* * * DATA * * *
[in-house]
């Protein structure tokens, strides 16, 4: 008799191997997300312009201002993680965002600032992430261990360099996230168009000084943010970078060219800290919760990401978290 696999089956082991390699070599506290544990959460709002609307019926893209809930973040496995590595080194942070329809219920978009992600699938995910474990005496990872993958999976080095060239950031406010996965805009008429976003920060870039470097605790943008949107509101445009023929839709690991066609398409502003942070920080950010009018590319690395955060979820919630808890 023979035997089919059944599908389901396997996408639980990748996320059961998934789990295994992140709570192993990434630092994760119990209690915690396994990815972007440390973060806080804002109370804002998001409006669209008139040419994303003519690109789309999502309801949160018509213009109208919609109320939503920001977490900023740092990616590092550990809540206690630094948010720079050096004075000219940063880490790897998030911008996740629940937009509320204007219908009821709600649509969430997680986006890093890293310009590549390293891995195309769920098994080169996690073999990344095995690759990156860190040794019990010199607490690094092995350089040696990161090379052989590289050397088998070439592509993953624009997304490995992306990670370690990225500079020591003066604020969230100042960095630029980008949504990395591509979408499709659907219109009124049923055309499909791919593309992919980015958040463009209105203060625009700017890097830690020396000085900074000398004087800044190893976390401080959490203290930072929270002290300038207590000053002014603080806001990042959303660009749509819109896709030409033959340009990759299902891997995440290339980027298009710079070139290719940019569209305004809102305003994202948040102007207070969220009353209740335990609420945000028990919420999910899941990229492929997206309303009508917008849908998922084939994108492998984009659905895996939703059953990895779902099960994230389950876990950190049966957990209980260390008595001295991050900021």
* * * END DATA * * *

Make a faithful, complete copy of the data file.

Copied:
[in-house]
């Protein structure tokens, strides 16, 4: 008799191997997300312009201002993680965002600032992430261990360099996230168009000084943010970078060219800290919760990401978290 696999089956082991390699070599506290544990959460709002609307019926893209809930973040496995590595080194942070329809219920978009992600699938995910474990005496990872993958999976080095060239950031406010996965805009008429976003920060870039470097605790943008949107509101445009023929839709690991066609398409502003942070920080950010009018590319690395955060979820919630808890 023979035997089919059944599908389901396997996408639980990748996320059961998934789990295994992140709570192993990434630092994760119990209690915690396994990815972007440390973060806080804002109370804002998001409006669209008139040419994303003519690109789309999502309801949160018509213009109208919609109320939503920001977490900023740092990616590092550990809540206690630094948010720079050096004075000219940063880490790897998030911008996740629940937009509320204007219908009821709600649509969430997680986006890093890293310009590549390293891995195309769920098994080169996690073999990344095995690759990156860190040794019990010199607490690094092995350089040696990161090379052989590289050397088998070439592509993953624009997304490995992306990670370690990225500079020591003066604020969230100042960095630029980008949504990395591509979408499709659907219109009124049923055309499909791919593309992919980015958040463009209105203060625009700017890097830690020396000085900074000398004087800044190893976390401080959490203290930072929270002290300038207590000053002014603080806001990042959303660009749509819109896709030409033959340009990759299902891997995440290339980027298009710079070139290719940019569209305004809102305003994202948040102007207070969220009353209740335990609420945000028990919420999910899941990229492929997206309303009508917008849908998922084939994108492998984009659905895996939703059953990895779902099960994230389950876990950190049966957990209980260390008595001295991050900021």